The Choosing Wisely Canada campaign encourages discussions between physicians and patients regarding the necessity of medical tests, procedures, and treatments, whose use may lead to unnecessary patient harm and incur additional costs to the healthcare system. Emergency physicians make critical, time-pressured decisions about the diagnosis and treatment of patients who are often acutely ill or injured. The ED is often the point of entry for patients into the Canadian healthcare system, and ED performance and throughput are often at the center of government and public attention. Thus, emergency physicians play a critical role in utilizing and allocating healthcare resources. 4
CAEP’s CWC Expert Working Group used a mixed-method, consensus building approach to generate the top five CWC recommendations for emergency medicine.
Recommendation 1: Don’t order CT head scans in adults and children who have suffered minor head injuries (unless positive for a validated head injury clinical decision rule)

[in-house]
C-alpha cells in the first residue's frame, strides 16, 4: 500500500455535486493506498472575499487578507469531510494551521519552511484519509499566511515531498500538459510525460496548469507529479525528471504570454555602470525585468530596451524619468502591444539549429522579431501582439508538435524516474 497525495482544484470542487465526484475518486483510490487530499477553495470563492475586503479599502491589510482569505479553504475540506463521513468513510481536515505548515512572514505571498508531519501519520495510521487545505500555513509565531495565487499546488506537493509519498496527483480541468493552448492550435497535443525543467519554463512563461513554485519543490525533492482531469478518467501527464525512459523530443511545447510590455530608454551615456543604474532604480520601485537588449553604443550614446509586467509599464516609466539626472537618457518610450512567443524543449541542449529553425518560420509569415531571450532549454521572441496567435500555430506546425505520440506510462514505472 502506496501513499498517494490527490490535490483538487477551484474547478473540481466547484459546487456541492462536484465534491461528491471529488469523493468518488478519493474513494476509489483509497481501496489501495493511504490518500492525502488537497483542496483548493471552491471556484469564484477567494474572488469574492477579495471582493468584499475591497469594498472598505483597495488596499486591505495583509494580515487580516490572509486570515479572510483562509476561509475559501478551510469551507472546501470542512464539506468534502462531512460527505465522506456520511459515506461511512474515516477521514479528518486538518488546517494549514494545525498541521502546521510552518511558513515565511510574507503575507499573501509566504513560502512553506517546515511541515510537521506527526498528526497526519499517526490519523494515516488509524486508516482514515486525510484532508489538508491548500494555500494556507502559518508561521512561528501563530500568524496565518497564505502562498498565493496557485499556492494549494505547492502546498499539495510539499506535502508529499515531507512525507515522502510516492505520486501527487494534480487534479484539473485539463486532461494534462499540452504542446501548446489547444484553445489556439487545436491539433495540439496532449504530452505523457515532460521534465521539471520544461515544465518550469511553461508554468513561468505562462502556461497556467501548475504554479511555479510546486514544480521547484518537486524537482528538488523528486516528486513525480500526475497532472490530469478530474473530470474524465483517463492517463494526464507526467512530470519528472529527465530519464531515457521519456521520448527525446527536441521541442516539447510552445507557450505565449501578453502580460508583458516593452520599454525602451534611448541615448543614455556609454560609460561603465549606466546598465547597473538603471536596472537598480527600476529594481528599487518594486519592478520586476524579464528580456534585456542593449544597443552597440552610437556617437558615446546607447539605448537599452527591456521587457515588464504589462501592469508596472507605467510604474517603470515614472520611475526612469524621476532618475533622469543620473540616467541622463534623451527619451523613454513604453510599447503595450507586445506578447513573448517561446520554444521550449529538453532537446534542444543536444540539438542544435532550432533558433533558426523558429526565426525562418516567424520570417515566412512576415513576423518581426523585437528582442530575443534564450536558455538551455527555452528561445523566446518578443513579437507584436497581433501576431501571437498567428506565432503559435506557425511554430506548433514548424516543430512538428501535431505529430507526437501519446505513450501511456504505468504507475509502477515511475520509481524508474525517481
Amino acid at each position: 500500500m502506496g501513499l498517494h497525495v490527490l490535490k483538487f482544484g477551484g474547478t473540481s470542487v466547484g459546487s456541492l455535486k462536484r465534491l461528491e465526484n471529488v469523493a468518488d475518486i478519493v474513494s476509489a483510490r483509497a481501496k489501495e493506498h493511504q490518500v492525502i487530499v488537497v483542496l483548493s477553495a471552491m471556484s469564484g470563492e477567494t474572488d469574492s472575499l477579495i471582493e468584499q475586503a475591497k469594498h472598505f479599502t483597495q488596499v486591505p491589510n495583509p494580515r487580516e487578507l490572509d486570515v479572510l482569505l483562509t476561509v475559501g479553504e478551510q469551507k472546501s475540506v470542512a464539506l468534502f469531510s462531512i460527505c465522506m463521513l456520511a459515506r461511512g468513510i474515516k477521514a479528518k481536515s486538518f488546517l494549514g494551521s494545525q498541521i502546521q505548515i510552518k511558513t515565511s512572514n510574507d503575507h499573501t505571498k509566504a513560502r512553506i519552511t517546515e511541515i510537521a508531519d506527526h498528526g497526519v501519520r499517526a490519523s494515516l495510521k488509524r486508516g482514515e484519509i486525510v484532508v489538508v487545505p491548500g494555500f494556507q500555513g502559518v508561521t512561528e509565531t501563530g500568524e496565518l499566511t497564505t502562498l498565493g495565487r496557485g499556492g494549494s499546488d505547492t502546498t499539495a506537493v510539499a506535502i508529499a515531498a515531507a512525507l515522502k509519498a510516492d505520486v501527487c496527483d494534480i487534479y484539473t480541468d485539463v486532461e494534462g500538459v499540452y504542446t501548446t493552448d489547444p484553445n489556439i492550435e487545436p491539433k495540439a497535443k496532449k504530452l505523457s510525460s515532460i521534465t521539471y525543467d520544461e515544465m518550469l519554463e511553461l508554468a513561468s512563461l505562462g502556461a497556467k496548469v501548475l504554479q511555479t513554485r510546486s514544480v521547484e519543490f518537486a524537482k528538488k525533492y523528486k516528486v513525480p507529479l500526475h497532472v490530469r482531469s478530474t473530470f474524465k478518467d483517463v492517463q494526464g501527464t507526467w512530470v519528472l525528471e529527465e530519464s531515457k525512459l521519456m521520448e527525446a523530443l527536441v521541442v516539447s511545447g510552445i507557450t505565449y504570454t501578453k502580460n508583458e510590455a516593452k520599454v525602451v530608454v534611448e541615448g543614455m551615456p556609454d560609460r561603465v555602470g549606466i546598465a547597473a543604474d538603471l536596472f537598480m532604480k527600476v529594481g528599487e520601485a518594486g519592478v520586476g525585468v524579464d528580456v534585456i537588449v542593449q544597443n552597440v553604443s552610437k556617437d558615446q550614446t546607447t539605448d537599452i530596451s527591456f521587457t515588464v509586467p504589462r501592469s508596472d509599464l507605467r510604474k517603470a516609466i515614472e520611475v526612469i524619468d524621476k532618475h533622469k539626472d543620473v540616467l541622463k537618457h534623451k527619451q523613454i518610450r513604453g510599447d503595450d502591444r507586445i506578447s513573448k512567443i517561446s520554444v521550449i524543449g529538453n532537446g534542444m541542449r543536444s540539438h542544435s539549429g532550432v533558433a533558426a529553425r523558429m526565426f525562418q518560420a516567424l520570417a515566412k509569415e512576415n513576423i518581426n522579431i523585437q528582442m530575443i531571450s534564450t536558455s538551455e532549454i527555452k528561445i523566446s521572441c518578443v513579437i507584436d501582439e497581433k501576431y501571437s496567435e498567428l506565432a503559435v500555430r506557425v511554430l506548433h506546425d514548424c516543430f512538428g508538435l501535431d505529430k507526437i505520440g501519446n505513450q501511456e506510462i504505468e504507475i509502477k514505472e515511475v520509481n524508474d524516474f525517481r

Head injuries in children and adults are common presentations to the emergency department. Minor head injury is characterized by: Glasgow Coma Scale (GCS) 13-15, associated with either witnessed loss of consciousness, definite amnesia, or witnessed disorientation. Most adults and children with minor head injuries do not suffer from serious brain injuries that require hospitalization or surgery. CT head scans performed on patients without signs of significant injuries can expose patients to unnecessary ionizing radiation that has the potential to increase patients’ lifetime risk of cancer. They also increase length of stay and misdiagnosis. There is strong evidence that physicians should not order CT head scans for patients with minor head injury unless validated clinical decision rules suggest otherwise (i.e., Canadian CT head rule for adults, and CATCH or PECARN rules for children). Despite their validity, these rules are never 100% sensitive and are meant to assist and not replace, clinical judgement.Reference Easter, Bakes and Dhaliwal 15 - Reference Stiell, Wells and Vandemheen 17